The Bulls are reportedly interested in matching the Kings 4-year $78 million offer sheet for Zach LaVine, as reported by ESPN. LaVine being a restricted free agent means any team may attempt to sign him, but the Bulls have first right refusal by matching the offer sheet, thus keeping him in Chicago.
LaVine was able to get back onto the court after suffering an ACL injury in the 2016-2017 season. In his 24 games with Chicago last season, LaVine averaged 16.7 points per game while staying on the court an average of 27.3 minutes per game, according to basketballreference.com.
If his numbers with the Bulls remained the same for the duration of a full season, LaVine would have averaged the second most points in his career, and set a career highs in steals. However, LaVine was also on pace for a career low shooting, three-point and two-point field goal percentage.
Christian Peshek, host of the Sports Bark Podcast, is not in favor of bringing back LaVine.
"Waste $78 million on a guy when you're still not able to compete?" Peshek said. "Terrible decision."
Jake Barrett, co-host of the Fog Bowl Podcast, echoed Peshek's sentiments with a potential LaVine signing, and noted his struggles on both sides of the ball.
"LaVine doesn't play defense," Barrett said.
The Bulls, who brought LaVine over via the Jimmy Butler trade, are hoping to see him return to his pre-ACL injury form, when he won back-to-back dunk contest in 2015 and 2016, and averaged 18.9 points per game in 47 games before the injury.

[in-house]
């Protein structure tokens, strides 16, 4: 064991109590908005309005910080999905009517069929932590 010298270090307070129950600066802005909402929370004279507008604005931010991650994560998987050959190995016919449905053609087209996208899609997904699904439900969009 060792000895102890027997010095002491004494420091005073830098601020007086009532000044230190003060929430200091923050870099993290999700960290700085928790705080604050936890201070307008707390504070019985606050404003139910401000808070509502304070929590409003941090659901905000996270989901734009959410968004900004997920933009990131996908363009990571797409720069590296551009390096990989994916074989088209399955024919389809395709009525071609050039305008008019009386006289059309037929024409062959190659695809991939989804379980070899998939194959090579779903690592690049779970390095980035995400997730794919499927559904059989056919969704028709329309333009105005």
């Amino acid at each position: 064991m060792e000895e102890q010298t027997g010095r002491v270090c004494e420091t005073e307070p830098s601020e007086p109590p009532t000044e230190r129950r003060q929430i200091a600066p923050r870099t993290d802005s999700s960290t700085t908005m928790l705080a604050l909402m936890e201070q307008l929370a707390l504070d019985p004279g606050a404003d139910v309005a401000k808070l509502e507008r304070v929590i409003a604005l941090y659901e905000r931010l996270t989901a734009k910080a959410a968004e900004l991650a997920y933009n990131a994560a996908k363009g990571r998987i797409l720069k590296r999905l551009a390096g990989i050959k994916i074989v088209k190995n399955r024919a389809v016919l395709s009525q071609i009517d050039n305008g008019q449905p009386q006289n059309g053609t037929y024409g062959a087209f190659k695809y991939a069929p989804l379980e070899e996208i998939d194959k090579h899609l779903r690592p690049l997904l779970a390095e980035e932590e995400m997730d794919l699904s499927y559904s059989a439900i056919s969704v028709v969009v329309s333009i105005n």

Players averaging between 18-20 points per game can draw more than $78 million over a four year period. A 26-year-old Harrison Barnes, who averaged 18.9 points per game in his 77 games this season, is under a 4-year, $94.4 million contract with the Dallas Mavericks, according to spotrac—a website that tracks player contracts. And a 28-year-old Jrue Holiday, who averaged 19 points in his 81 games last season for the New Orleans Pelicans, signed a 5-year, $131 million contract.
Other factors contributed to these players signing large contracts, but it is not a reach to assume a healthy LaVine could play as well as Holiday or Barnes. In the season before his injury, LaVine played all 82 games. From his rookie season to his sophomore year LaVine showed improvements in points per game and shooting percentage, with marginal improvements in steals and bocks per game.
"Yes, Zach LaVine's offer sheet is expensive," said Ethan Anderson of the Fog Bowl Podcast. "But if the Bulls let him walk the Butler trade will look worse and worse. LaVine isn't a great player, but he is a solid guard who can score. The Bulls need players right now, and LaVine might be expensive, but he can help with the re-build."